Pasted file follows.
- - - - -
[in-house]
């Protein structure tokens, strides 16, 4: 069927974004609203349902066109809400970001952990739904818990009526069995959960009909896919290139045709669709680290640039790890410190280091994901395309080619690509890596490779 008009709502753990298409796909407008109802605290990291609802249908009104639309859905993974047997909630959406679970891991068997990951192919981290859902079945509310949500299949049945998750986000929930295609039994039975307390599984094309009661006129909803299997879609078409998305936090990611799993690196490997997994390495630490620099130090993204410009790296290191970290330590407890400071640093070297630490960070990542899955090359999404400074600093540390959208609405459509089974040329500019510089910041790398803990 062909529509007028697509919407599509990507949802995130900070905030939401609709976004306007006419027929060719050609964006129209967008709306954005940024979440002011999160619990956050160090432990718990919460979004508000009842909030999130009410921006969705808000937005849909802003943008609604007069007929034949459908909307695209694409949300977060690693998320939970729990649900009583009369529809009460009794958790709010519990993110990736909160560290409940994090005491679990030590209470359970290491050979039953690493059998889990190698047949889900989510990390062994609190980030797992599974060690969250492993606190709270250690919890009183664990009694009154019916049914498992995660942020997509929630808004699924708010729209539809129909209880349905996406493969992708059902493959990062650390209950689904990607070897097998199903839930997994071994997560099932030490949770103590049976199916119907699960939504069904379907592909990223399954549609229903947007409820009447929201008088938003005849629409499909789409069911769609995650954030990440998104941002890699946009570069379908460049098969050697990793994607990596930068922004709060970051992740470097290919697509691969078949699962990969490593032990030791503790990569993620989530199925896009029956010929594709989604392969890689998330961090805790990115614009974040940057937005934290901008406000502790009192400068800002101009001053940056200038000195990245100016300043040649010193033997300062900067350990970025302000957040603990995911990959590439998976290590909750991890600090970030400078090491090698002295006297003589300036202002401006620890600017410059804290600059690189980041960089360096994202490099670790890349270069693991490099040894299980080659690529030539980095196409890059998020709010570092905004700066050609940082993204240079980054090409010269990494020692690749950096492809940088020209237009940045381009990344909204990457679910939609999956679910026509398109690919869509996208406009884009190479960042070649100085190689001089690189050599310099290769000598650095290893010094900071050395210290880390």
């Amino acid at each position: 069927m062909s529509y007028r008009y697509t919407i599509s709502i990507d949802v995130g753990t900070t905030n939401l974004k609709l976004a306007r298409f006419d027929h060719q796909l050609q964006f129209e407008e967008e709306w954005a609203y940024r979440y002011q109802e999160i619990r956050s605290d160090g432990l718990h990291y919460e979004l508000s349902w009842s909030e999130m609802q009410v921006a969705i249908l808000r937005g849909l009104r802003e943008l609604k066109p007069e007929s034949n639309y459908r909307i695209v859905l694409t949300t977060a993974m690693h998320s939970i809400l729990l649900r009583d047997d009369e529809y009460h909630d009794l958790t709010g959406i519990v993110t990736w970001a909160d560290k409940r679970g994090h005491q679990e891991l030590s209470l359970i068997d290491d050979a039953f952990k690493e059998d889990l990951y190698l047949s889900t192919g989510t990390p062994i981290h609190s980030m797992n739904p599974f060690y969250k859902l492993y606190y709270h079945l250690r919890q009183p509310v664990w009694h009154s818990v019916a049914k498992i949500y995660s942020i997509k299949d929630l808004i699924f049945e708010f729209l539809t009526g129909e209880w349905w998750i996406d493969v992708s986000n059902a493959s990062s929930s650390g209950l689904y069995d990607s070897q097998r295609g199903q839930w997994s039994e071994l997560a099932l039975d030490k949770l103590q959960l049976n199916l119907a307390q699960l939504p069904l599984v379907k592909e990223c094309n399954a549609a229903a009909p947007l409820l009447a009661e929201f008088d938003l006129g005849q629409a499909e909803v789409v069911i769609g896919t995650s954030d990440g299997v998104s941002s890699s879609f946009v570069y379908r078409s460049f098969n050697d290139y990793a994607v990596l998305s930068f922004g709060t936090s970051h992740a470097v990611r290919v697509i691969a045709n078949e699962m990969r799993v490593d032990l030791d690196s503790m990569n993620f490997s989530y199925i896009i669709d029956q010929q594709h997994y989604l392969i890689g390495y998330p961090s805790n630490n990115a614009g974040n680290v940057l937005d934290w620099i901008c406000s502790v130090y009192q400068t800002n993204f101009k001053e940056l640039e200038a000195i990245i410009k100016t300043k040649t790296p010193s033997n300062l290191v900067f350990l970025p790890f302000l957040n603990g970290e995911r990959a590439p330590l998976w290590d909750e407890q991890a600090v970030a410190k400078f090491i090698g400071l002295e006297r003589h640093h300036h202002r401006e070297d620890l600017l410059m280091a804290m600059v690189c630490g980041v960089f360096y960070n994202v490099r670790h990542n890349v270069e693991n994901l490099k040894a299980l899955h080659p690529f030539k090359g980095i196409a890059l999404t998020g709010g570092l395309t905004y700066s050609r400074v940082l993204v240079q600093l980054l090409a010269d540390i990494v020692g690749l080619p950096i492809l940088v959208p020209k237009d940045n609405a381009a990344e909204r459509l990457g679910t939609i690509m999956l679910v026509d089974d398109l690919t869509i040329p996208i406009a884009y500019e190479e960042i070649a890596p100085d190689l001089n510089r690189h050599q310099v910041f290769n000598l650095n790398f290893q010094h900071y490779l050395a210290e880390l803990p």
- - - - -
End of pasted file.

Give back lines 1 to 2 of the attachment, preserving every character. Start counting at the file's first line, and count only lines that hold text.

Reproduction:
[in-house]
């Protein structure tokens, strides 16, 4: 069927974004609203349902066109809400970001952990739904818990009526069995959960009909896919290139045709669709680290640039790890410190280091994901395309080619690509890596490779 008009709502753990298409796909407008109802605290990291609802249908009104639309859905993974047997909630959406679970891991068997990951192919981290859902079945509310949500299949049945998750986000929930295609039994039975307390599984094309009661006129909803299997879609078409998305936090990611799993690196490997997994390495630490620099130090993204410009790296290191970290330590407890400071640093070297630490960070990542899955090359999404400074600093540390959208609405459509089974040329500019510089910041790398803990 062909529509007028697509919407599509990507949802995130900070905030939401609709976004306007006419027929060719050609964006129209967008709306954005940024979440002011999160619990956050160090432990718990919460979004508000009842909030999130009410921006969705808000937005849909802003943008609604007069007929034949459908909307695209694409949300977060690693998320939970729990649900009583009369529809009460009794958790709010519990993110990736909160560290409940994090005491679990030590209470359970290491050979039953690493059998889990190698047949889900989510990390062994609190980030797992599974060690969250492993606190709270250690919890009183664990009694009154019916049914498992995660942020997509929630808004699924708010729209539809129909209880349905996406493969992708059902493959990062650390209950689904990607070897097998199903839930997994071994997560099932030490949770103590049976199916119907699960939504069904379907592909990223399954549609229903947007409820009447929201008088938003005849629409499909789409069911769609995650954030990440998104941002890699946009570069379908460049098969050697990793994607990596930068922004709060970051992740470097290919697509691969078949699962990969490593032990030791503790990569993620989530199925896009029956010929594709989604392969890689998330961090805790990115614009974040940057937005934290901008406000502790009192400068800002101009001053940056200038000195990245100016300043040649010193033997300062900067350990970025302000957040603990995911990959590439998976290590909750991890600090970030400078090491090698002295006297003589300036202002401006620890600017410059804290600059690189980041960089360096994202490099670790890349270069693991490099040894299980080659690529030539980095196409890059998020709010570092905004700066050609940082993204240079980054090409010269990494020692690749950096492809940088020209237009940045381009990344909204990457679910939609999956679910026509398109690919869509996208406009884009190479960042070649100085190689001089690189050599310099290769000598650095290893010094900071050395210290880390």